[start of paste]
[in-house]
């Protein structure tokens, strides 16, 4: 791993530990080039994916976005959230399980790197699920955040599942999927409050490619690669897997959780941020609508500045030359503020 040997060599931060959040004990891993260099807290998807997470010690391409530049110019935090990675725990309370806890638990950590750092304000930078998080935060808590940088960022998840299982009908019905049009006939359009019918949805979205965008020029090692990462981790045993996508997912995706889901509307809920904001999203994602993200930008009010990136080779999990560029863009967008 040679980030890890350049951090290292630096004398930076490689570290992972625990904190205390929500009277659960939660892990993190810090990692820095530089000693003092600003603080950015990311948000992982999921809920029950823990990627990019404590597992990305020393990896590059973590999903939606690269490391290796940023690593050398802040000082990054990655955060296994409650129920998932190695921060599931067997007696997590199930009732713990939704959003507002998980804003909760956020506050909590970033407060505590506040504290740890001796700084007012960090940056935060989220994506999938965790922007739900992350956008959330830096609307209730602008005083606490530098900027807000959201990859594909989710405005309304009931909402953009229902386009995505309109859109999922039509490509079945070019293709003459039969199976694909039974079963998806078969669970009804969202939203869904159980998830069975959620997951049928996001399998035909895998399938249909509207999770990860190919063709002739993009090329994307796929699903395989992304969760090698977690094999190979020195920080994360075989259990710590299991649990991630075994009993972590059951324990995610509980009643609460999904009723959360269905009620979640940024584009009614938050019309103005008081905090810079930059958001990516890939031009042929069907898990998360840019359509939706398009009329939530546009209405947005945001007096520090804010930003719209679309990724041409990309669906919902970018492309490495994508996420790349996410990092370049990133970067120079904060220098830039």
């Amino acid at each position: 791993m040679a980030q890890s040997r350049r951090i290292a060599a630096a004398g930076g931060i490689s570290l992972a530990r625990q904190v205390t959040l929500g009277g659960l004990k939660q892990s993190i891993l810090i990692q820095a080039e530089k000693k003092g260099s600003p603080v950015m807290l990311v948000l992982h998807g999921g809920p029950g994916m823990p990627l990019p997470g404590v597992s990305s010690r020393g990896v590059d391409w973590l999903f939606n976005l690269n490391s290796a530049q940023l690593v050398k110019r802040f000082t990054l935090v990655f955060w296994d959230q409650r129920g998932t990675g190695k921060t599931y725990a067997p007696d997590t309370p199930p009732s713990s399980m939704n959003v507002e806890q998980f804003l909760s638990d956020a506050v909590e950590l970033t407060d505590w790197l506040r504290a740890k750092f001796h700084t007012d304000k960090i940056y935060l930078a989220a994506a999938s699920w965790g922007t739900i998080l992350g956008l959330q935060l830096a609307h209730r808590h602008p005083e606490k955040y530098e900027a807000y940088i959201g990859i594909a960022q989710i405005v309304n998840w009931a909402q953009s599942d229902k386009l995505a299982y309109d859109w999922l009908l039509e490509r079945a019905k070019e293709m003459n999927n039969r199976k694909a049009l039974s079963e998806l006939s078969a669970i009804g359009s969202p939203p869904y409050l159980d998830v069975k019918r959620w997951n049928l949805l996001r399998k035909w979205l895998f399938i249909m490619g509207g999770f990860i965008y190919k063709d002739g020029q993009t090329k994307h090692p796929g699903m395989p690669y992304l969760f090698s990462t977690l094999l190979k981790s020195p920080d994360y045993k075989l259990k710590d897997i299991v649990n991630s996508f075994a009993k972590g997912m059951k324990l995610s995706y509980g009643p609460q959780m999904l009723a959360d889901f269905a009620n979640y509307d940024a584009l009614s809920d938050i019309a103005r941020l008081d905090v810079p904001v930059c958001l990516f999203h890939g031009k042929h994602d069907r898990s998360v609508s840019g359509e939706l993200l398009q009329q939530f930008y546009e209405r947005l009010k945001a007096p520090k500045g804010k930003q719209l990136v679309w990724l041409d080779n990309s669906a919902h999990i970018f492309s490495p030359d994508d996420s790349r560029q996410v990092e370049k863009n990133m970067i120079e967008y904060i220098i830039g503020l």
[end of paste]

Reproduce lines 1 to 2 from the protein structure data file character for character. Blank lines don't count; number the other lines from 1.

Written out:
[in-house]
């Protein structure tokens, strides 16, 4: 791993530990080039994916976005959230399980790197699920955040599942999927409050490619690669897997959780941020609508500045030359503020 040997060599931060959040004990891993260099807290998807997470010690391409530049110019935090990675725990309370806890638990950590750092304000930078998080935060808590940088960022998840299982009908019905049009006939359009019918949805979205965008020029090692990462981790045993996508997912995706889901509307809920904001999203994602993200930008009010990136080779999990560029863009967008 040679980030890890350049951090290292630096004398930076490689570290992972625990904190205390929500009277659960939660892990993190810090990692820095530089000693003092600003603080950015990311948000992982999921809920029950823990990627990019404590597992990305020393990896590059973590999903939606690269490391290796940023690593050398802040000082990054990655955060296994409650129920998932190695921060599931067997007696997590199930009732713990939704959003507002998980804003909760956020506050909590970033407060505590506040504290740890001796700084007012960090940056935060989220994506999938965790922007739900992350956008959330830096609307209730602008005083606490530098900027807000959201990859594909989710405005309304009931909402953009229902386009995505309109859109999922039509490509079945070019293709003459039969199976694909039974079963998806078969669970009804969202939203869904159980998830069975959620997951049928996001399998035909895998399938249909509207999770990860190919063709002739993009090329994307796929699903395989992304969760090698977690094999190979020195920080994360075989259990710590299991649990991630075994009993972590059951324990995610509980009643609460999904009723959360269905009620979640940024584009009614938050019309103005008081905090810079930059958001990516890939031009042929069907898990998360840019359509939706398009009329939530546009209405947005945001007096520090804010930003719209679309990724041409990309669906919902970018492309490495994508996420790349996410990092370049990133970067120079904060220098830039």